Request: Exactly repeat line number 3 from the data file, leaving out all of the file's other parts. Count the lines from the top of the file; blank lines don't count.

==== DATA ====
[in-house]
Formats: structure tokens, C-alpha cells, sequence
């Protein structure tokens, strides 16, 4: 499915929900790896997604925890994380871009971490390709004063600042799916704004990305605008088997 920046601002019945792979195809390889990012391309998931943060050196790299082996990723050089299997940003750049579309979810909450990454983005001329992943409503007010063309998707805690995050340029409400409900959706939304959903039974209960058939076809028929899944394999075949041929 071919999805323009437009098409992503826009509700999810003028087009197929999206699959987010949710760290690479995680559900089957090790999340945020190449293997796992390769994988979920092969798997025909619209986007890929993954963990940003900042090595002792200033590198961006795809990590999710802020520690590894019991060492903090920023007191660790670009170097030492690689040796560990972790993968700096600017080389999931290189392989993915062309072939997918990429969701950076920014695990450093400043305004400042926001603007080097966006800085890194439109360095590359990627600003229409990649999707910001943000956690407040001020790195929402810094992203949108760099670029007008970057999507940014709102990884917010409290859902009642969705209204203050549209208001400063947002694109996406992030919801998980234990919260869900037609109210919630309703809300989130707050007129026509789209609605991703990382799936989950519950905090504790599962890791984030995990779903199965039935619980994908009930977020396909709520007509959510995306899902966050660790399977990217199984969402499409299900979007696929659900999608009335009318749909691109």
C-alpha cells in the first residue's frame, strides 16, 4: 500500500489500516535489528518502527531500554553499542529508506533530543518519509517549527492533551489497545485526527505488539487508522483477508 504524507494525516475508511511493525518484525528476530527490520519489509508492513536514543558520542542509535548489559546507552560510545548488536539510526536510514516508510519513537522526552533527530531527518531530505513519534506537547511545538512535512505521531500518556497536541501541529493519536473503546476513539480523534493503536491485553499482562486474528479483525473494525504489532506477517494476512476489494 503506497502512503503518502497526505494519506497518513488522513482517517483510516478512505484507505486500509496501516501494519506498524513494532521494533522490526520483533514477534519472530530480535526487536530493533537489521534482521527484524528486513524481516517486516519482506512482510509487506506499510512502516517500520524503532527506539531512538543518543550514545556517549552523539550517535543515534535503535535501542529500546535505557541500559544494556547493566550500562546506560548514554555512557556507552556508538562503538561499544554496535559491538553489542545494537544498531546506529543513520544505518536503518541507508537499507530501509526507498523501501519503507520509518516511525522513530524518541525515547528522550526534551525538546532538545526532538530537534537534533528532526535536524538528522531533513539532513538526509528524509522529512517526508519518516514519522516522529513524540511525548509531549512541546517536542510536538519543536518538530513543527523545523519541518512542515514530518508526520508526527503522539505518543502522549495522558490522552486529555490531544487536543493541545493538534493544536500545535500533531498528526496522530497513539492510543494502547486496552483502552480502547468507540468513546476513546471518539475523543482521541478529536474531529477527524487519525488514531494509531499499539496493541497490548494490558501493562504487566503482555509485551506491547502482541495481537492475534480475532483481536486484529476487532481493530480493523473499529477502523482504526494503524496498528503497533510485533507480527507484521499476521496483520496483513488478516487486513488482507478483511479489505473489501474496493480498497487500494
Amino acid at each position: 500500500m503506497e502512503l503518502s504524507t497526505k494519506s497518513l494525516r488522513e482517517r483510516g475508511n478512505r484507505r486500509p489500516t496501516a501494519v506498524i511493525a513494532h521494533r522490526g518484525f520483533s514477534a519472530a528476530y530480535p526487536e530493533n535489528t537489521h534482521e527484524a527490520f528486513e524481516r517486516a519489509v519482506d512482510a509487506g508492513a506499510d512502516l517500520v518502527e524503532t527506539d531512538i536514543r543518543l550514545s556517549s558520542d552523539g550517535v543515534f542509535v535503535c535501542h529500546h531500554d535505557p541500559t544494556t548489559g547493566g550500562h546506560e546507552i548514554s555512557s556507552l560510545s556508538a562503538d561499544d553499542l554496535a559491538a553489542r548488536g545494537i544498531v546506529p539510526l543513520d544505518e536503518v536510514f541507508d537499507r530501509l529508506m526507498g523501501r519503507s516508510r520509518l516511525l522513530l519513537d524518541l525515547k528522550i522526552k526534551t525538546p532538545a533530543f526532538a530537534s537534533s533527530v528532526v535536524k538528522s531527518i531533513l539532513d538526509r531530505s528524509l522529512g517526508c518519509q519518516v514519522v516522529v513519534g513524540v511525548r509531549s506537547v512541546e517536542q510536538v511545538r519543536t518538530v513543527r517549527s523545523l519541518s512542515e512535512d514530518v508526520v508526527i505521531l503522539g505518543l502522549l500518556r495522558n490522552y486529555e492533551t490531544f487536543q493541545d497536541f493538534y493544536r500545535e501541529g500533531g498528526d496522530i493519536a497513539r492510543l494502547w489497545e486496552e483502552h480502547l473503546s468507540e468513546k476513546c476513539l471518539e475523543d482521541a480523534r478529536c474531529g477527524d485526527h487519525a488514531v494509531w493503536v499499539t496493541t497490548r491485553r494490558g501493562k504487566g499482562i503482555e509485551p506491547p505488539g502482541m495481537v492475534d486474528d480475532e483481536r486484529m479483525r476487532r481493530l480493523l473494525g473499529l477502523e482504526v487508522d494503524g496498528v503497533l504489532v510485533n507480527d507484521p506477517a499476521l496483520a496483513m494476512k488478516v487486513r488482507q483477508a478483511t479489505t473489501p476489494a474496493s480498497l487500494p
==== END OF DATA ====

């Protein structure tokens, strides 16, 4: 499915929900790896997604925890994380871009971490390709004063600042799916704004990305605008088997 920046601002019945792979195809390889990012391309998931943060050196790299082996990723050089299997940003750049579309979810909450990454983005001329992943409503007010063309998707805690995050340029409400409900959706939304959903039974209960058939076809028929899944394999075949041929 071919999805323009437009098409992503826009509700999810003028087009197929999206699959987010949710760290690479995680559900089957090790999340945020190449293997796992390769994988979920092969798997025909619209986007890929993954963990940003900042090595002792200033590198961006795809990590999710802020520690590894019991060492903090920023007191660790670009170097030492690689040796560990972790993968700096600017080389999931290189392989993915062309072939997918990429969701950076920014695990450093400043305004400042926001603007080097966006800085890194439109360095590359990627600003229409990649999707910001943000956690407040001020790195929402810094992203949108760099670029007008970057999507940014709102990884917010409290859902009642969705209204203050549209208001400063947002694109996406992030919801998980234990919260869900037609109210919630309703809300989130707050007129026509789209609605991703990382799936989950519950905090504790599962890791984030995990779903199965039935619980994908009930977020396909709520007509959510995306899902966050660790399977990217199984969402499409299900979007696929659900999608009335009318749909691109």